Follow the Nine Commandments of Egoless Programming

  1. Understand and accept that you will make mistakes. We can, and should, learn, laugh, and move on without playing the blame game.
  2. You are not your code. Remember that the entire point of a review is to find problems, don’t take it personally when a problem is uncovered.
  3. No matter how much “karate” you know, someone else will always know more. Such an individual can teach you some new moves if you ask. Seek and accept input from others, especially when you think it’s not needed.
  4. Don’t rewrite code without consultation. There’s a fine line between “fixing code” and “rewriting code.” Know the difference, and pursue stylistic changes within the framework of a code review, not as a lone enforcer.
  5. Treat people who know less than you with respect, deference, and patience. Non-technical people who deal with developers on a regular basis almost universally hold the opinion that we are prima donnas at best and crybabies at worst. Don’t reinforce this stereotype with anger and impatience.
  6. The only constant in the world is change. Be open to it and accept it with a smile. Look at each change to your requirements, platform, or tool as a new challenge, rather than some serious inconvenience to be fought.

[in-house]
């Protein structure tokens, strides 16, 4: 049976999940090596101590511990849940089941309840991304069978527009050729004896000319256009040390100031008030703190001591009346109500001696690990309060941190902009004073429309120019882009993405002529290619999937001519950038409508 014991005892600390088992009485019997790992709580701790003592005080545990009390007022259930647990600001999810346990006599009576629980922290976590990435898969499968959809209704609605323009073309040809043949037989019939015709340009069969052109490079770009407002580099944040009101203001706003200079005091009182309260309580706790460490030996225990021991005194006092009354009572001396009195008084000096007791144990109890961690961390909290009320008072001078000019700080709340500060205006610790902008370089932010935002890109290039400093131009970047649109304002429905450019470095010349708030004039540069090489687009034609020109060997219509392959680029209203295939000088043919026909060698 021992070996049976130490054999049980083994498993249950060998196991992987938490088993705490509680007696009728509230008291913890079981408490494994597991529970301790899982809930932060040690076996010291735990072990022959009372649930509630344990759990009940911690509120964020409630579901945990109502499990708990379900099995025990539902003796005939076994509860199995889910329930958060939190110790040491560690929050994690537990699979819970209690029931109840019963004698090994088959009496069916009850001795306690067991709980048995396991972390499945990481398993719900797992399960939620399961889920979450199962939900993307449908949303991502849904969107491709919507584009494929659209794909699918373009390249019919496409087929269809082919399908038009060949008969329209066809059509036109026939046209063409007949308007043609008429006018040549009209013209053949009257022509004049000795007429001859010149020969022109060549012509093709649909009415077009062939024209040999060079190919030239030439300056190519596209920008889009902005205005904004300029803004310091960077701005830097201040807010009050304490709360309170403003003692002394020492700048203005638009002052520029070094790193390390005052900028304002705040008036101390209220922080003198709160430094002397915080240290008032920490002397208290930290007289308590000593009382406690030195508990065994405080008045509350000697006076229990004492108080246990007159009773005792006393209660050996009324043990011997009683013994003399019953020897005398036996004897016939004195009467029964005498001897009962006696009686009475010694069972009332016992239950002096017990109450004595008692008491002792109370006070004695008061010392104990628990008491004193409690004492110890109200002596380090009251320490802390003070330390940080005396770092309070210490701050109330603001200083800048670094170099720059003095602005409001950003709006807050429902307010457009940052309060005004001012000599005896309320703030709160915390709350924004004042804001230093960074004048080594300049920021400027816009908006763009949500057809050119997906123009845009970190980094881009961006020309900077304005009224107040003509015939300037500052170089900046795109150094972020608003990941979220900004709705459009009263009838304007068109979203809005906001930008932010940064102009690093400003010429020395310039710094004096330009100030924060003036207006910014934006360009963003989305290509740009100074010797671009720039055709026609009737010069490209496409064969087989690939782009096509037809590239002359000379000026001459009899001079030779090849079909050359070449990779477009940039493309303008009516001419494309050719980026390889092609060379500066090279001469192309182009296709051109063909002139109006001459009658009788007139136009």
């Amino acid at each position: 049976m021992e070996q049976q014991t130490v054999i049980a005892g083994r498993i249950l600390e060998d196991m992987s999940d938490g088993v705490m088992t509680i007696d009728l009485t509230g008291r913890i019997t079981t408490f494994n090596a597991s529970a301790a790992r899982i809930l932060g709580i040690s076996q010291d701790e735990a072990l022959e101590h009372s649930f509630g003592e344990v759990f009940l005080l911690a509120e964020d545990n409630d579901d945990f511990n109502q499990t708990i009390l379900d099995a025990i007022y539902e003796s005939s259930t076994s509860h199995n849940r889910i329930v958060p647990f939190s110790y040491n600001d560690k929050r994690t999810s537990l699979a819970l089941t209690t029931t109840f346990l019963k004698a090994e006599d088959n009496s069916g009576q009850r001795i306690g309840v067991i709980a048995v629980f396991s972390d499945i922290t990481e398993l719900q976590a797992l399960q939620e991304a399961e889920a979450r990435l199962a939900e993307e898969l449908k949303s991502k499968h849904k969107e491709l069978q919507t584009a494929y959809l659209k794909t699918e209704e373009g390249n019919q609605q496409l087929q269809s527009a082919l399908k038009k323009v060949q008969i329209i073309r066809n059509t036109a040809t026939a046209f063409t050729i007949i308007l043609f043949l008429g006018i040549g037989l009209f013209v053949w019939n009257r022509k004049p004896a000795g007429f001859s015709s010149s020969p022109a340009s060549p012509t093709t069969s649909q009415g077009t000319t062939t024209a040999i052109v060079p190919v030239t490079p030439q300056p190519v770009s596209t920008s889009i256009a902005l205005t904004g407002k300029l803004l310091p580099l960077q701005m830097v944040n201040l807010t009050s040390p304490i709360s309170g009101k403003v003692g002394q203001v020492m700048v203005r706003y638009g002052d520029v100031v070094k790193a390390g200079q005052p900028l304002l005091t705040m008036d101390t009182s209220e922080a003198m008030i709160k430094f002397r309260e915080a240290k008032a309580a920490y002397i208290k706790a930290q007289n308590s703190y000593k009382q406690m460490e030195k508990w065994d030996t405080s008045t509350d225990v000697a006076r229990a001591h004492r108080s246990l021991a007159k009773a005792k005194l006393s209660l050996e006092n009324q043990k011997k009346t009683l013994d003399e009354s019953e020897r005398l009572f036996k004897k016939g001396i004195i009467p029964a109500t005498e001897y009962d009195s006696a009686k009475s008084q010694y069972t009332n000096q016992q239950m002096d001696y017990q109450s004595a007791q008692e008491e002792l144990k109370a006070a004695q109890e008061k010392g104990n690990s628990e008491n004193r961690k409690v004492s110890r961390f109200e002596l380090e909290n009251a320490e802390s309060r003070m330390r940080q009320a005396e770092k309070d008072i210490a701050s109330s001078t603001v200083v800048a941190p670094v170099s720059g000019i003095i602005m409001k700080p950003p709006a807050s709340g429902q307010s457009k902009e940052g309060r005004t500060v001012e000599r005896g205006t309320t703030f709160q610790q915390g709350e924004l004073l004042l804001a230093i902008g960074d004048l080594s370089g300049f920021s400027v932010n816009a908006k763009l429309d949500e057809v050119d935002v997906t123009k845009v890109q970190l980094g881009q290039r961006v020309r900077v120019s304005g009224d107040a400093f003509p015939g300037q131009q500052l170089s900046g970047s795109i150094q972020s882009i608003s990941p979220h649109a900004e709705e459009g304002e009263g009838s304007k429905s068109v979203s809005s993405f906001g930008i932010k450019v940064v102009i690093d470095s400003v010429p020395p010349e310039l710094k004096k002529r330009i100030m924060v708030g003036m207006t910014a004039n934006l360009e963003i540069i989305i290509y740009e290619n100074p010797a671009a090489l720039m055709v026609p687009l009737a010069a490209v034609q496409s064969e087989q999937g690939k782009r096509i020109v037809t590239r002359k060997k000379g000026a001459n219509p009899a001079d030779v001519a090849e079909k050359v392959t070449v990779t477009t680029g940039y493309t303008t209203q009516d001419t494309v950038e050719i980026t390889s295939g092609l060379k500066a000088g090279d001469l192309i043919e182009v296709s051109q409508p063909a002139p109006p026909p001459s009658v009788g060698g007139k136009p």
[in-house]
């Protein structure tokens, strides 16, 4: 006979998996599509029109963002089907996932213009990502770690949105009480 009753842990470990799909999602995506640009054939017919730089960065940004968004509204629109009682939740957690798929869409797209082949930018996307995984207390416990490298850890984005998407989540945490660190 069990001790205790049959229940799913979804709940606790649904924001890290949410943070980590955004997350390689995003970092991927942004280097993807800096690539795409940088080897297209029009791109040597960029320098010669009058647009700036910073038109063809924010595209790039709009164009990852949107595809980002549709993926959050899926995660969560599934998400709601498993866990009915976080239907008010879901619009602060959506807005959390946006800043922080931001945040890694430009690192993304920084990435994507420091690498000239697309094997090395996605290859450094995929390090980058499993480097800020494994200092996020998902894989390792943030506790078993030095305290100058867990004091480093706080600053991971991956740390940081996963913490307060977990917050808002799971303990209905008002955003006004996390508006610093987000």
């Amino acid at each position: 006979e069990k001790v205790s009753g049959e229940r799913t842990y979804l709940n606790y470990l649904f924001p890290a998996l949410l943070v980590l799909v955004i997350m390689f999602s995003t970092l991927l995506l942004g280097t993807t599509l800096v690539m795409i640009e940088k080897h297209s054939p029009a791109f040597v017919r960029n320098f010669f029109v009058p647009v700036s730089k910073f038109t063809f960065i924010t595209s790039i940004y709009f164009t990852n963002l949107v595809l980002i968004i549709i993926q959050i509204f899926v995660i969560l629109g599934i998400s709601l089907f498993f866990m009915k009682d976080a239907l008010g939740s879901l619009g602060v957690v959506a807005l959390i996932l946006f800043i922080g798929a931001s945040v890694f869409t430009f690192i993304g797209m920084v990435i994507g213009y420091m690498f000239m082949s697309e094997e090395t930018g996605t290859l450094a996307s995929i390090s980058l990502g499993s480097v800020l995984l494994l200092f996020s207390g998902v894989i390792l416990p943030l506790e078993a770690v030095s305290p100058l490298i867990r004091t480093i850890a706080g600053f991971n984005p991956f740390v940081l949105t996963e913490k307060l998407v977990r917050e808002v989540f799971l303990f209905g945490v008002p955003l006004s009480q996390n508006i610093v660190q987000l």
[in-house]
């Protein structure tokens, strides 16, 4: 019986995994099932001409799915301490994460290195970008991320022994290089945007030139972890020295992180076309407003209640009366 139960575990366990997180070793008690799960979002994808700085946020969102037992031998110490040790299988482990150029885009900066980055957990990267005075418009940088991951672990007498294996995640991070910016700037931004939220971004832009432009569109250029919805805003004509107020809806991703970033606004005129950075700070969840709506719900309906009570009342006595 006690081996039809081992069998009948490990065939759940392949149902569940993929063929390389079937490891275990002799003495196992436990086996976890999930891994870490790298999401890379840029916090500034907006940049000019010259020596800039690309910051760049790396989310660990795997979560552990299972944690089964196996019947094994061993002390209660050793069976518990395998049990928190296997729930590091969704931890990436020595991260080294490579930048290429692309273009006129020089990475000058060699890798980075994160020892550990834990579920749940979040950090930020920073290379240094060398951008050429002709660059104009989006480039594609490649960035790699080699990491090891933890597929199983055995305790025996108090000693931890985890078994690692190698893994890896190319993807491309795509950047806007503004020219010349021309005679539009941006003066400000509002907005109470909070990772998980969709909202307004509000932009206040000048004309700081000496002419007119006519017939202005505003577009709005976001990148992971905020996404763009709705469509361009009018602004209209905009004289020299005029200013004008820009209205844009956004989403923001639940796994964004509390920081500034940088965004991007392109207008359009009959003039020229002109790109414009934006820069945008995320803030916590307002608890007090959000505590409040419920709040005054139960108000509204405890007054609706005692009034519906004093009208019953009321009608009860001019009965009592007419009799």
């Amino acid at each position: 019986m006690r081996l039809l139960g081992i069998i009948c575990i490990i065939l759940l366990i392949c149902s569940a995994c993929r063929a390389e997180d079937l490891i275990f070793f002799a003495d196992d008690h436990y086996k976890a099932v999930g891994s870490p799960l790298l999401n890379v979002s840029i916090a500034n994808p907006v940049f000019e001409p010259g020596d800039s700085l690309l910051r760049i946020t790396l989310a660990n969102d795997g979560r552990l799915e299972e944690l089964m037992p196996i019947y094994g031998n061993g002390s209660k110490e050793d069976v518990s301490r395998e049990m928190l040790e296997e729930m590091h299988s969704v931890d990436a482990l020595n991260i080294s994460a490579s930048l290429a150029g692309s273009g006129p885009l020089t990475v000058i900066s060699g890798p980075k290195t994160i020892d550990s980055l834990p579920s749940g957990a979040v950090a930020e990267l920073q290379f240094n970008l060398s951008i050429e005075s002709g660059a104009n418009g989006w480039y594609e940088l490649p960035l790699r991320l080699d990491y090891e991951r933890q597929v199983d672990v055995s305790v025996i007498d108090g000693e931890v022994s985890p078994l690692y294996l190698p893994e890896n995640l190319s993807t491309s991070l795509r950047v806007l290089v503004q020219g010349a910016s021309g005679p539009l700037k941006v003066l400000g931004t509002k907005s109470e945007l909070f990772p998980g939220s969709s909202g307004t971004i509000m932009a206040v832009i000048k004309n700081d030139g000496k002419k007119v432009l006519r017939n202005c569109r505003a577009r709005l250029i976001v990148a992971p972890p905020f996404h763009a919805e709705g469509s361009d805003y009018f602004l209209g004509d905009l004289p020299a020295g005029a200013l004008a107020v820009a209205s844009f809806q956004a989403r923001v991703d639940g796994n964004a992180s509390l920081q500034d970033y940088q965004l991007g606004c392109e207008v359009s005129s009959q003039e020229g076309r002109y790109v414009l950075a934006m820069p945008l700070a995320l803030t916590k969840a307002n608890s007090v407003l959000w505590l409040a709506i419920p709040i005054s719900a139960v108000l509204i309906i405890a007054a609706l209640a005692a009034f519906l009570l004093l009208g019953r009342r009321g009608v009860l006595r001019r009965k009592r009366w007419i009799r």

7. Fight for what you believe, but gracefully accept defeat. Never make your dearly departed idea a martyr or rallying cry.
  8. Don’t be “the coder in the corner.” Get involved in conversations, and be a participant in your office community.
  9. Critique code instead of people – be kind to the coder, not to the code. As much as possible, make all of your comments positive and oriented to improving the code. Relate comments to local standards, program specs, increased performance, etc.

**In a larger organization this isn’t strictly true.

Don’t Care About Credit

Hold the success of the project much higher than the potential praise you may get personally for working on it.***

***This is a fine line to walk - if you don’t self advocate you may have difficulty moving up in your career. Work to strike a balance between rightfully owning wins and seeking out credit as a rule.